Poverty in India might have doubled due to the Covid-19 pandemic while the middle class being shrunk by a third
An analysis by the Pew Research Center has established that 2020’s Covid-19 pandemic driven recession may have reduced India’s middle class by a third while the poor people number in country, that is the people who earn less than INR 150 per day, might have doubled up.
The study also established in comparison that Chinese middle class population shrunk by just 2% and the average incomes of Chinese population remained largely unaffected.
The study by Pew Research Centre was released on Thursday and uses economic growth projections made by World Bank to establish impact of pandemic on populations’ incomes. The lockdown as result of coronavirus pandemic led to job losses, reduced incomes, closed down businesses and a plunge in Indian economy.
The report defined middle class people in India having incomes of around of INR 700-1500 per day. Report said, “The middle class in India is estimated to have shrunk by 3.2 crore in 2020 as a consequence of the downturn, compared with the number it may have reached absent the pandemic.”
“Meanwhile, the number of people who are poor in India (with incomes of $2 or less a day) is estimated to have increased by 7.5 crore because of the Covid-19 recession. This accounts for nearly 60% of the global increase in poverty,” the report added.
The massive spike in number of people participating in MGNREGA simply indicates the large number of poor people that are struggling to find work, the report added. A large majority of India’s population falls into the low income category, earning approximately INR 150 to 700 per day. Pew’s projections insinuate that this group shrank from 119.7 crore to 116.2 crore per day, with 3.5 crore people dropping further below the poverty line.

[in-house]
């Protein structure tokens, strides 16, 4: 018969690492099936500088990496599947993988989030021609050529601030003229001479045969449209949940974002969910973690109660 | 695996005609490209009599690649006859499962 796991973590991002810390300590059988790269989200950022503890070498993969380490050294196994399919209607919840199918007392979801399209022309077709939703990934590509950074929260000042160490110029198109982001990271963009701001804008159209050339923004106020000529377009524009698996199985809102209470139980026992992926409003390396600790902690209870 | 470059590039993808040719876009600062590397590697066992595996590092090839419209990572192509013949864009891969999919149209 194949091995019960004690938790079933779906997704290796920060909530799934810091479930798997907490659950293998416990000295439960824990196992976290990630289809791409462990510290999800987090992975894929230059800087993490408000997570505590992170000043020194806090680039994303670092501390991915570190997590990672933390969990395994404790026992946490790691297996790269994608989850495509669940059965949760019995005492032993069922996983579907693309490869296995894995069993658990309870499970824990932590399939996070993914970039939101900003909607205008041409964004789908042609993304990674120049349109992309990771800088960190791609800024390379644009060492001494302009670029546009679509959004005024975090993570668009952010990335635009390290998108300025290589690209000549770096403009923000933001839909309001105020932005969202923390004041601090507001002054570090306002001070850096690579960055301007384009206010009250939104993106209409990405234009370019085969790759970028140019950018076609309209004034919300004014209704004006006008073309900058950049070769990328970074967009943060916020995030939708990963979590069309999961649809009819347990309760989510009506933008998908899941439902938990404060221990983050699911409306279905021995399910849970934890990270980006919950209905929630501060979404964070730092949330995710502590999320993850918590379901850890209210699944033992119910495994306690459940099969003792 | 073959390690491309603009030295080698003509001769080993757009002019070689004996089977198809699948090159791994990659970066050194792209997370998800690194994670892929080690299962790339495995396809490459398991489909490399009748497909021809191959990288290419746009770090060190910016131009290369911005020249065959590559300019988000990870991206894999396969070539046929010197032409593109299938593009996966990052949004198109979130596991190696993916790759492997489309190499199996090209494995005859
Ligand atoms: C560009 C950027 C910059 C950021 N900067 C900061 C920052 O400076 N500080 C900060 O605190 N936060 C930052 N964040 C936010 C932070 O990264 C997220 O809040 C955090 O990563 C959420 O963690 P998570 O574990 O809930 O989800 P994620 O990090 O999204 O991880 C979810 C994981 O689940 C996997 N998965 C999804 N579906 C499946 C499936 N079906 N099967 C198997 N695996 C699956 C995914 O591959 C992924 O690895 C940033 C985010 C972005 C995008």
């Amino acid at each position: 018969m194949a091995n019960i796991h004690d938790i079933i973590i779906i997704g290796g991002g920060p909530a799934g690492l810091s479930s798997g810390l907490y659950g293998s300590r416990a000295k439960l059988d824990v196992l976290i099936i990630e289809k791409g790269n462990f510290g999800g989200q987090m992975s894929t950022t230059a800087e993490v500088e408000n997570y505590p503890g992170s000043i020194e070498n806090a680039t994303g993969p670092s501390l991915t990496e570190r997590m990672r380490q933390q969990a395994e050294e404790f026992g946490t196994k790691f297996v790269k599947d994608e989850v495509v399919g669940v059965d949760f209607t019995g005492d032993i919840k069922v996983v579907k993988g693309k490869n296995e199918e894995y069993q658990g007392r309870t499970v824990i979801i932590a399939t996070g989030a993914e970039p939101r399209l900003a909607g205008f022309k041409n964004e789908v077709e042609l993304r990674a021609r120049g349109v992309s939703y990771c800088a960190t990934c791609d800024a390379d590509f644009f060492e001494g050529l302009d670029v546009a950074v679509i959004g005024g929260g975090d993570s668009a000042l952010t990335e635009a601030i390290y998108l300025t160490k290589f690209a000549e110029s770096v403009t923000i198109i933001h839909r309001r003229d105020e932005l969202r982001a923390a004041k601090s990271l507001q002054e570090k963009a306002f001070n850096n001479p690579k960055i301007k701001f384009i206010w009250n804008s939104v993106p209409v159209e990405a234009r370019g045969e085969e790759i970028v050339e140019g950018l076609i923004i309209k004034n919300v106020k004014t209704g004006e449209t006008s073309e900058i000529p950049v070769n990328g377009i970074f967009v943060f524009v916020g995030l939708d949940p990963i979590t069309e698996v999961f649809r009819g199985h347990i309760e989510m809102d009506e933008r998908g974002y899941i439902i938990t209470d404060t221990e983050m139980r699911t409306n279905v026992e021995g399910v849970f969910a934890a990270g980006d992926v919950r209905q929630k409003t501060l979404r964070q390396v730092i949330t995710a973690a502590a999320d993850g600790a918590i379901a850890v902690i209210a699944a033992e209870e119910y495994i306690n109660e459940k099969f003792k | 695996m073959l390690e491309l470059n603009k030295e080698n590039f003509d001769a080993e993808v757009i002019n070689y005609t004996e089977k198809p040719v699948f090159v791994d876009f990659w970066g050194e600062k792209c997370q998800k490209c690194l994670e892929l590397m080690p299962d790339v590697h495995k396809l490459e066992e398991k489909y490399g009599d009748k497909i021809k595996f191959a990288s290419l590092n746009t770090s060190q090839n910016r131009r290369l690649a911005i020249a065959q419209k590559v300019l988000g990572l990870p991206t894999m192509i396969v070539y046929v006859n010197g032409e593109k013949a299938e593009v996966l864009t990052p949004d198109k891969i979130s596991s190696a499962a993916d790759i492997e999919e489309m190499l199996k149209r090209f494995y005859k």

Pew’s study further implied middle income group might have decreased from around 10 crore to just 6.6 crore. Richer population earning more than INR 1,500 a day also fell by 30% to 1.8 crore people.
Pew further warned that situation might actually be even worse than estimated. “If the Covid-19 recession has worsened inequality, the increase in the number of poor is likely greater than estimated in this analysis, and the decrease in the number who are high income is likely less than estimated. The middle class may have shrunk by more than projected,” it added.